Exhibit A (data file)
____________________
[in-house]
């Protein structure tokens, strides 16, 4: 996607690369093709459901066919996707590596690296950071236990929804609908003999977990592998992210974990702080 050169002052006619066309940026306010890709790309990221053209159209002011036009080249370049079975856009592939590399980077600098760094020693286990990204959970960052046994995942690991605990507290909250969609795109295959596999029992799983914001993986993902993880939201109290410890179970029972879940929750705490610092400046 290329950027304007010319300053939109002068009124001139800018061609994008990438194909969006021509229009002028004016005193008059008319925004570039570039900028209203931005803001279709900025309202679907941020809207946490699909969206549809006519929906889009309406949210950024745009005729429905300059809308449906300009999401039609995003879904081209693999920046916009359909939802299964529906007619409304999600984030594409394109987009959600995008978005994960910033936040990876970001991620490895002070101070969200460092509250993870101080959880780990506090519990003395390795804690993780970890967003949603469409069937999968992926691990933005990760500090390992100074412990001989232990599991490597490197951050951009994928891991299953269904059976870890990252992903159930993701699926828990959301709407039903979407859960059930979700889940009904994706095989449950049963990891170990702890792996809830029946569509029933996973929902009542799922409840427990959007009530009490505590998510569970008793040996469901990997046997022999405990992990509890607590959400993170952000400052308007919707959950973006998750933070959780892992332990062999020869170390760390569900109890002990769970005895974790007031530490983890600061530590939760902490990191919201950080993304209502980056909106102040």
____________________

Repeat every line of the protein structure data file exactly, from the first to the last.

[in-house]
């Protein structure tokens, strides 16, 4: 996607690369093709459901066919996707590596690296950071236990929804609908003999977990592998992210974990702080 050169002052006619066309940026306010890709790309990221053209159209002011036009080249370049079975856009592939590399980077600098760094020693286990990204959970960052046994995942690991605990507290909250969609795109295959596999029992799983914001993986993902993880939201109290410890179970029972879940929750705490610092400046 290329950027304007010319300053939109002068009124001139800018061609994008990438194909969006021509229009002028004016005193008059008319925004570039570039900028209203931005803001279709900025309202679907941020809207946490699909969206549809006519929906889009309406949210950024745009005729429905300059809308449906300009999401039609995003879904081209693999920046916009359909939802299964529906007619409304999600984030594409394109987009959600995008978005994960910033936040990876970001991620490895002070101070969200460092509250993870101080959880780990506090519990003395390795804690993780970890967003949603469409069937999968992926691990933005990760500090390992100074412990001989232990599991490597490197951050951009994928891991299953269904059976870890990252992903159930993701699926828990959301709407039903979407859960059930979700889940009904994706095989449950049963990891170990702890792996809830029946569509029933996973929902009542799922409840427990959007009530009490505590998510569970008793040996469901990997046997022999405990992990509890607590959400993170952000400052308007919707959950973006998750933070959780892992332990062999020869170390760390569900109890002990769970005895974790007031530490983890600061530590939760902490990191919201950080993304209502980056909106102040």